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. Last Updated: 07/27/2016

Oil Prices To Be Freed By Decree

The government is preparing to free the price of oil products next month in a bid to liberalize the industry, a senior Economics Ministry official said Friday.

First Deputy Economics Minister Yakov Urinson said his ministry is drafting a presidential decree to release oil prices that he expected to be signed in December.

"The best solution would be to free prices," Deputy Economics Minister Sergei Ignatyev told reporters. "And, through the creation of normal competition, including from foreign producers, improve the efficiency of production and reasonable prices for consumers."

The freeing of domestic prices could make the local market more attractive for Russian oil companies, which presently focus on hard-currency export earnings. Russian domestic oil prices are currently fixed at around one third of the export price of crude, which sells at $110 to $115 per ton, close to world levels.

Ignatyev said prices were unlikely to rise very rapidly after liberalization, saying they would probably increase at a rate 2 to 3 points higher than monthly inflation.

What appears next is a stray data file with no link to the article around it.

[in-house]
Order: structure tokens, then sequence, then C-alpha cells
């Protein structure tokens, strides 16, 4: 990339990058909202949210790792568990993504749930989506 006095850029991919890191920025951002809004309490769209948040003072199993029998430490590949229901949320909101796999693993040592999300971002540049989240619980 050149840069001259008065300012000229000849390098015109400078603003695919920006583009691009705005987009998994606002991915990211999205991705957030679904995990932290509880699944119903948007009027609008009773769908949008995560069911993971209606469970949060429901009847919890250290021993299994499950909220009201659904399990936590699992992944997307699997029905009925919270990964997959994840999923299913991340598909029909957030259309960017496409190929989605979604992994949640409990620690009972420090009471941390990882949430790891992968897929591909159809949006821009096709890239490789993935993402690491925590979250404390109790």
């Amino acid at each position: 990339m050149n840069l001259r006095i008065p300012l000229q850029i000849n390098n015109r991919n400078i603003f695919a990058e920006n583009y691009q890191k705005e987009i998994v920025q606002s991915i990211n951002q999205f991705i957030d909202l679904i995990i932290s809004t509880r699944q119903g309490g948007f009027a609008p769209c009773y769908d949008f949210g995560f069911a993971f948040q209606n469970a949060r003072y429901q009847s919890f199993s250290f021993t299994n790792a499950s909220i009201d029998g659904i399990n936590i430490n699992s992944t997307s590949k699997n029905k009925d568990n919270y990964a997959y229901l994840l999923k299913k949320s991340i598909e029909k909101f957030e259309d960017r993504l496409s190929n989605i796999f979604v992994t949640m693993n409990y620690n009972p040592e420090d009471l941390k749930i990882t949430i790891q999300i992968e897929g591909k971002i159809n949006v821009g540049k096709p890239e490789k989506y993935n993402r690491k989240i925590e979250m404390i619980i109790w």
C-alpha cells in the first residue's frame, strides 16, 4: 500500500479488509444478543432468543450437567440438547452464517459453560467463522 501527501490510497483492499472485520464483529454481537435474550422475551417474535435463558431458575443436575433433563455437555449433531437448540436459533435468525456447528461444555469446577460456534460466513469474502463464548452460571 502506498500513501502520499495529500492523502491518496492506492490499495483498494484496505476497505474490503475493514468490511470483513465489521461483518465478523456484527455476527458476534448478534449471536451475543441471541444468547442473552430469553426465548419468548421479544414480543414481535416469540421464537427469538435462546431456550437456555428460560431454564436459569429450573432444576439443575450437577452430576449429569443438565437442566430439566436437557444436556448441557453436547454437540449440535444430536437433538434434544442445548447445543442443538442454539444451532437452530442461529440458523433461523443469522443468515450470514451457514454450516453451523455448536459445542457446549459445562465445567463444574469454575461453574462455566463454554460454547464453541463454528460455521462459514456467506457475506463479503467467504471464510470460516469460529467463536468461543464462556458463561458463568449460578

Urinson added that the inflationary influence of oil price liberalization had already been taken into account by the government in its projections of next year's inflation. The 1995 budget envisages monthly inflation of less than 1 percent by the end of the year.

Another factor that would stave off an upsurge in prices is the abolition of export quotas for oil and oil products Jan. 1, Ignatyev said, explaining that producers would attempt to keep prices low to compete on the international market.

Foreign Trade Minister Oleg Davydov, however, said the government was still considering whether to lift the export quotas held by 17 enterprises, Interfax reported Friday. The Foreign Trade Ministry has often voiced fears about Russian oil being sold cheaply to the West if controls are lifted because of the great disparity between export and domestic prices.

But Ignatyev said the lifting of quotas will not result in the flow of cheap oil to the West, because under the plan all exporters will have to pay export duties, from which many are currently exempt.

Urinson said the ministry believed the tax, currently set at 30 ecu ($36) per ton, should be reduced, so long as it was universally applied.

"We propose that all tax breaks be abated and that the tax be reduced from 30 ecus to a lower rate," he said. "But everybody should pay."

Interfax quoted a senior Economics Ministry source as saying the export tax should be cut to 20 to 25 ecus.